I recently bought one of Bela’s Trill sensors - a really nice multitouch capacitive sensor that comes in various shapes and sizes (and open source hardware !). Capacitive touch sensing is something that has been used in analog modular synthesizers for half a century. The main attraction for me as an artist is that it is incredibly response as opposed to the bulky rubber buttons you get on terrible commercial midi controllers or even high quality switches: As soon as you touch it, it sends off a signal (as opposed to a hardware button where the button has to be pressed to the point where it triggers - it sounds like nothing when put in to writing but the difference in responsiveness is incredible). Since this is a digital circuit, the response is not immediate as it is in an analog circuitry but it is very close (125 microseconds) to immediate I find.
I finally got around to making my first midi controller out of one of these (source code here), and a fairly cheap one at that ($12 for the microcontroller and £12.5 for the sensor).
I decided to make a simple controller consisting of one Trill Bar sensor hooked up to a Teensy LC microcontroller board, the cheapest of the Teensy microcontroller boards. The electronic setup for this is very simple (and explained very thoroughly in Bela’s fantastic documentation for the sensor). The Trill sensor communicates via the I2C protocol and so all you have to do is connect the sensor’s data pins to the Teensy’s data pins, and the sensor’s power pins to the teensy’s power output pins. For some microcontrollers like the Teensy LC you additionally need two pullup resistors soldered between the 3.3v output of the Teensy and each of the two data lines going into the Teensy from the Trill Bar.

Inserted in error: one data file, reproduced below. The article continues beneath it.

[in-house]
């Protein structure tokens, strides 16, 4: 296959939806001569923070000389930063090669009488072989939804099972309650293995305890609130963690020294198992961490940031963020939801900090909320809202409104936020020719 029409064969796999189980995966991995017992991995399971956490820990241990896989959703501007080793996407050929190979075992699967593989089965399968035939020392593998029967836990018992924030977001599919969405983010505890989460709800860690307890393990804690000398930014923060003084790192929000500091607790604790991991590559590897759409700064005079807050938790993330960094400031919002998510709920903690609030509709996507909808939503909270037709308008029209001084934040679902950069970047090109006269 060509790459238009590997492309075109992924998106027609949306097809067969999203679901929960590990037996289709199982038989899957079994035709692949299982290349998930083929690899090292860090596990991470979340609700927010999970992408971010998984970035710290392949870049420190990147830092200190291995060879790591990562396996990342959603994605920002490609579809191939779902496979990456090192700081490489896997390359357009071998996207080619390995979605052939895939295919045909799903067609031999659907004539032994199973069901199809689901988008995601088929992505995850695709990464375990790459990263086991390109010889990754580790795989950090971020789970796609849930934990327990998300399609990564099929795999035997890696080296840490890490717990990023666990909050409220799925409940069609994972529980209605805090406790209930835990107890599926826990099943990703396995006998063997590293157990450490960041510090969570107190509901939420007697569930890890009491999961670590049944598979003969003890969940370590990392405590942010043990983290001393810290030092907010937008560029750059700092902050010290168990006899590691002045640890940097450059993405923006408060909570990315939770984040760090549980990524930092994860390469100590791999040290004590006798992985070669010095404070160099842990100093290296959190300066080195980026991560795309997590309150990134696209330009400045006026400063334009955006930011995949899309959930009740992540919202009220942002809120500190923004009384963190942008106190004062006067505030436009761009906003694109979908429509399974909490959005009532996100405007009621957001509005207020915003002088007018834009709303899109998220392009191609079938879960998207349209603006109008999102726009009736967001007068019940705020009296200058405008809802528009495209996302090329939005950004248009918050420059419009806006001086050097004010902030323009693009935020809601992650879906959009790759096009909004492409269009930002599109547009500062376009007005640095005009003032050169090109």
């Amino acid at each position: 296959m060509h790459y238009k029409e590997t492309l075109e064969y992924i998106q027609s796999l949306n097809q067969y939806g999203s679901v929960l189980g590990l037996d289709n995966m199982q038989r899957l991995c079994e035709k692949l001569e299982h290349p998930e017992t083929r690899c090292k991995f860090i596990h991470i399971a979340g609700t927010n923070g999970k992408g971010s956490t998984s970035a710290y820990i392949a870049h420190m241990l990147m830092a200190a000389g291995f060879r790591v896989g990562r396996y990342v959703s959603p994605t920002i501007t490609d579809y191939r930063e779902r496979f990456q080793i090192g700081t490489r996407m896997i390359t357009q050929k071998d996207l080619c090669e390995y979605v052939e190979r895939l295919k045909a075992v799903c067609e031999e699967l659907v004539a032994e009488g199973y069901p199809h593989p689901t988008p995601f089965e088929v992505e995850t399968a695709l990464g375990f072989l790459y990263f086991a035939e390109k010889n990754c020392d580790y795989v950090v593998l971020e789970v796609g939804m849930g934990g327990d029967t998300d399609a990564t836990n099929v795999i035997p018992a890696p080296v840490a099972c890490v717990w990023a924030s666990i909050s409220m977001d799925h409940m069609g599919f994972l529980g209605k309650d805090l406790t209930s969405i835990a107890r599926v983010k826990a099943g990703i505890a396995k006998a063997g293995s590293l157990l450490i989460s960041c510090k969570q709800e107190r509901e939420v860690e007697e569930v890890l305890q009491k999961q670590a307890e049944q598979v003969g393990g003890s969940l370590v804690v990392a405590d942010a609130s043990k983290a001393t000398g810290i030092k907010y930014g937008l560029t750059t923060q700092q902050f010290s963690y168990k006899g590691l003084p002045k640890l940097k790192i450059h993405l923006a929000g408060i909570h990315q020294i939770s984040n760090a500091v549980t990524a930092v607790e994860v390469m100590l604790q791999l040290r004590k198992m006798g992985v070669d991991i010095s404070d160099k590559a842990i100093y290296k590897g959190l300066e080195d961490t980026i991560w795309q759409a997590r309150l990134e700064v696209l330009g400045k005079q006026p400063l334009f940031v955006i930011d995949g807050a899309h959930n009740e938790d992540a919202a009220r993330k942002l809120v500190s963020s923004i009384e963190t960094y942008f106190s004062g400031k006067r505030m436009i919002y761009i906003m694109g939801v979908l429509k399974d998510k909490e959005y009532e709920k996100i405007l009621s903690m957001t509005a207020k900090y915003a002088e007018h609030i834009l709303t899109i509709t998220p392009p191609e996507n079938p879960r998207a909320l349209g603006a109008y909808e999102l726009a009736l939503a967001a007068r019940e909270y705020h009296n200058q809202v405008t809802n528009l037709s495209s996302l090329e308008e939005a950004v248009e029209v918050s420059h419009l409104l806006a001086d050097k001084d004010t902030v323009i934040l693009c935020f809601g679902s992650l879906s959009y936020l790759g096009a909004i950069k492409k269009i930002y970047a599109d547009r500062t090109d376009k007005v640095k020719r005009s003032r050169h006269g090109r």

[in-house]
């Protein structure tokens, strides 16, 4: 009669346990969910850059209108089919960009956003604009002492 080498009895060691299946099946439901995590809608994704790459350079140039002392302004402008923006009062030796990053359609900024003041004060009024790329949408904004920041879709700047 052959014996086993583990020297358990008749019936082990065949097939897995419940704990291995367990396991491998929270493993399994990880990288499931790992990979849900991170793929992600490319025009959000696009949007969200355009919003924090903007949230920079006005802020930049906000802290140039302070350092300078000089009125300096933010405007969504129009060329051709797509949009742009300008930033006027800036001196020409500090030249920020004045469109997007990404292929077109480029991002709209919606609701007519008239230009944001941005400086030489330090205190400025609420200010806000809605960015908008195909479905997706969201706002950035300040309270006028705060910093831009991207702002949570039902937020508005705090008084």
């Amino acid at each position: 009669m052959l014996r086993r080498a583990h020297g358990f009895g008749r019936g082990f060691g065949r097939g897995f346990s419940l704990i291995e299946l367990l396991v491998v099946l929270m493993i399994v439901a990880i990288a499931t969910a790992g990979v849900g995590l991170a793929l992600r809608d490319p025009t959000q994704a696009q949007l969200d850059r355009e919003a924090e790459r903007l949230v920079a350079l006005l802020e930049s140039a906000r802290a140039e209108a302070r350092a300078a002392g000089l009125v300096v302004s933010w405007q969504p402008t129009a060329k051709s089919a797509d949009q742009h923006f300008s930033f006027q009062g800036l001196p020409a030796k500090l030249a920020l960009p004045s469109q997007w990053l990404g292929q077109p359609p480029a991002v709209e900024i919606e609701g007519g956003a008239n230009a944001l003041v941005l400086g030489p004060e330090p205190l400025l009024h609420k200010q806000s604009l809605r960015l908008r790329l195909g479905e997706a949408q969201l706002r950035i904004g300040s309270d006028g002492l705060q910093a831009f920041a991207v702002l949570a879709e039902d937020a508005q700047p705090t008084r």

As mentioned, the documentation for the Trill sensor is really great, and it has a nice overview page of the different settings and setups possible. Mine is currently running in the
CENTROID mode where it tracks the touch size and the position (x axis) on the touch bar. The sensor chip can be configured to run at different speeds and bit depths. According to documentation, the sensor can be configured to be anything in between 9 and 16 bits, but I found 11 bits to be the most usable, anything higher than that and the sensor would pick up too much noise in the readings.
Lastly, I configured the microcontroller to output 14 bit midi ( 16384 steps ), even though the sensor only picks up 3200 or 4000 steps depending on the value, this is to get a little bit more data squeezed out of it and it is fairly easy to receive 14 bit midi in SuperCollider. The firmware is setup to send triggers, locations and touch sizes on adjacent midi channels, with a maximum of 10 (it’s very hard to squeeze 10 fingers onto the trill bar (unless you’re a child I guess?)).